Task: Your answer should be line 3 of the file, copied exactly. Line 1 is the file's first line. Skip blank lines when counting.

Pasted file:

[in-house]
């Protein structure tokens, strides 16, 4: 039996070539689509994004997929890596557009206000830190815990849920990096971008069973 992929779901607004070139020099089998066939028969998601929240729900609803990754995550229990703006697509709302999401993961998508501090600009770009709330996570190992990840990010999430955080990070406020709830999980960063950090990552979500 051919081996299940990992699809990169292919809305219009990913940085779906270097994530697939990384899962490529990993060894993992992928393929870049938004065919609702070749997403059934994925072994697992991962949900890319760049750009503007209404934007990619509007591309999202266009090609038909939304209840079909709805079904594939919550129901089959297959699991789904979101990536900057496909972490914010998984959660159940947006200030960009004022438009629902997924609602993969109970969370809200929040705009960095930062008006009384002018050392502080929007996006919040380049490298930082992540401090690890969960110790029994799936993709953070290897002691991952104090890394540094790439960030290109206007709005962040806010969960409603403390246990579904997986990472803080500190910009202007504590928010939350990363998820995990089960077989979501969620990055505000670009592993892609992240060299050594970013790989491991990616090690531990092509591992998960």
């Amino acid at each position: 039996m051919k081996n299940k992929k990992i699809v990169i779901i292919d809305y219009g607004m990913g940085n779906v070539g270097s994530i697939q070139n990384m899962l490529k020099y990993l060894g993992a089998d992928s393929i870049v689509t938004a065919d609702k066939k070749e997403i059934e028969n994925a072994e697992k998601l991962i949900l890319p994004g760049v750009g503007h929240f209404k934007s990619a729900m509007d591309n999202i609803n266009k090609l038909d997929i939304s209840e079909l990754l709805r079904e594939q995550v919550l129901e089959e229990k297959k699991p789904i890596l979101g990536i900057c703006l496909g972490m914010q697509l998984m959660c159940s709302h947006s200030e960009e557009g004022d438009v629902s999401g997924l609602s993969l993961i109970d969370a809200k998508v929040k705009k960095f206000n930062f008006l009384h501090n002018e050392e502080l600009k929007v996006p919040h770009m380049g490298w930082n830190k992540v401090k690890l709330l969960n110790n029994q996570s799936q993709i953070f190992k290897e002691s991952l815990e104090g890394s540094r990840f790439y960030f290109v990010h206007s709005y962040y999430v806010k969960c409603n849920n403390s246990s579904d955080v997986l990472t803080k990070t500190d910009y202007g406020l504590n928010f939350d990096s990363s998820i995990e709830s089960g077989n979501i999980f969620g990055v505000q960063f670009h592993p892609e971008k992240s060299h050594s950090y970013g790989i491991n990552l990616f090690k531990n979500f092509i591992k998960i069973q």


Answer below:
């Amino acid at each position: 039996m051919k081996n299940k992929k990992i699809v990169i779901i292919d809305y219009g607004m990913g940085n779906v070539g270097s994530i697939q070139n990384m899962l490529k020099y990993l060894g993992a089998d992928s393929i870049v689509t938004a065919d609702k066939k070749e997403i059934e028969n994925a072994e697992k998601l991962i949900l890319p994004g760049v750009g503007h929240f209404k934007s990619a729900m509007d591309n999202i609803n266009k090609l038909d997929i939304s209840e079909l990754l709805r079904e594939q995550v919550l129901e089959e229990k297959k699991p789904i890596l979101g990536i900057c703006l496909g972490m914010q697509l998984m959660c159940s709302h947006s200030e960009e557009g004022d438009v629902s999401g997924l609602s993969l993961i109970d969370a809200k998508v929040k705009k960095f206000n930062f008006l009384h501090n002018e050392e502080l600009k929007v996006p919040h770009m380049g490298w930082n830190k992540v401090k690890l709330l969960n110790n029994q996570s799936q993709i953070f190992k290897e002691s991952l815990e104090g890394s540094r990840f790439y960030f290109v990010h206007s709005y962040y999430v806010k969960c409603n849920n403390s246990s579904d955080v997986l990472t803080k990070t500190d910009y202007g406020l504590n928010f939350d990096s990363s998820i995990e709830s089960g077989n979501i999980f969620g990055v505000q960063f670009h592993p892609e971008k992240s060299h050594s950090y970013g790989i491991n990552l990616f090690k531990n979500f092509i591992k998960i069973q």